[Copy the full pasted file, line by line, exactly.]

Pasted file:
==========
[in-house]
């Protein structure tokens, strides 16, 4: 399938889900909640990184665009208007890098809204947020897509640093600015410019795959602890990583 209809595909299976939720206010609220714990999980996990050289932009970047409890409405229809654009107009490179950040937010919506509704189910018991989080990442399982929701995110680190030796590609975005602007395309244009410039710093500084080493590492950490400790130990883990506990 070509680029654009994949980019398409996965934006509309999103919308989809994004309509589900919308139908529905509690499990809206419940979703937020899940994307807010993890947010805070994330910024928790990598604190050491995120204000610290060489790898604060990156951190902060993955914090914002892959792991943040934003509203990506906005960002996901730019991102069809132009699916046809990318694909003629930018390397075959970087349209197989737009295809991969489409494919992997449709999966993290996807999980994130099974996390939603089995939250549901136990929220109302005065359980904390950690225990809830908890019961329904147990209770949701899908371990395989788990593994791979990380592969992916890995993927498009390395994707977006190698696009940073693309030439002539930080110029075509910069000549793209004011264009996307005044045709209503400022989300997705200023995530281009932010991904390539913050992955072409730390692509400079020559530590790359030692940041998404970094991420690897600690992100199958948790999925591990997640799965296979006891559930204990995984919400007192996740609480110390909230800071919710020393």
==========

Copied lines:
[in-house]
């Protein structure tokens, strides 16, 4: 399938889900909640990184665009208007890098809204947020897509640093600015410019795959602890990583 209809595909299976939720206010609220714990999980996990050289932009970047409890409405229809654009107009490179950040937010919506509704189910018991989080990442399982929701995110680190030796590609975005602007395309244009410039710093500084080493590492950490400790130990883990506990 070509680029654009994949980019398409996965934006509309999103919308989809994004309509589900919308139908529905509690499990809206419940979703937020899940994307807010993890947010805070994330910024928790990598604190050491995120204000610290060489790898604060990156951190902060993955914090914002892959792991943040934003509203990506906005960002996901730019991102069809132009699916046809990318694909003629930018390397075959970087349209197989737009295809991969489409494919992997449709999966993290996807999980994130099974996390939603089995939250549901136990929220109302005065359980904390950690225990809830908890019961329904147990209770949701899908371990395989788990593994791979990380592969992916890995993927498009390395994707977006190698696009940073693309030439002539930080110029075509910069000549793209004011264009996307005044045709209503400022989300997705200023995530281009932010991904390539913050992955072409730390692509400079020559530590790359030692940041998404970094991420690897600690992100199958948790999925591990997640799965296979006891559930204990995984919400007192996740609480110390909230800071919710020393």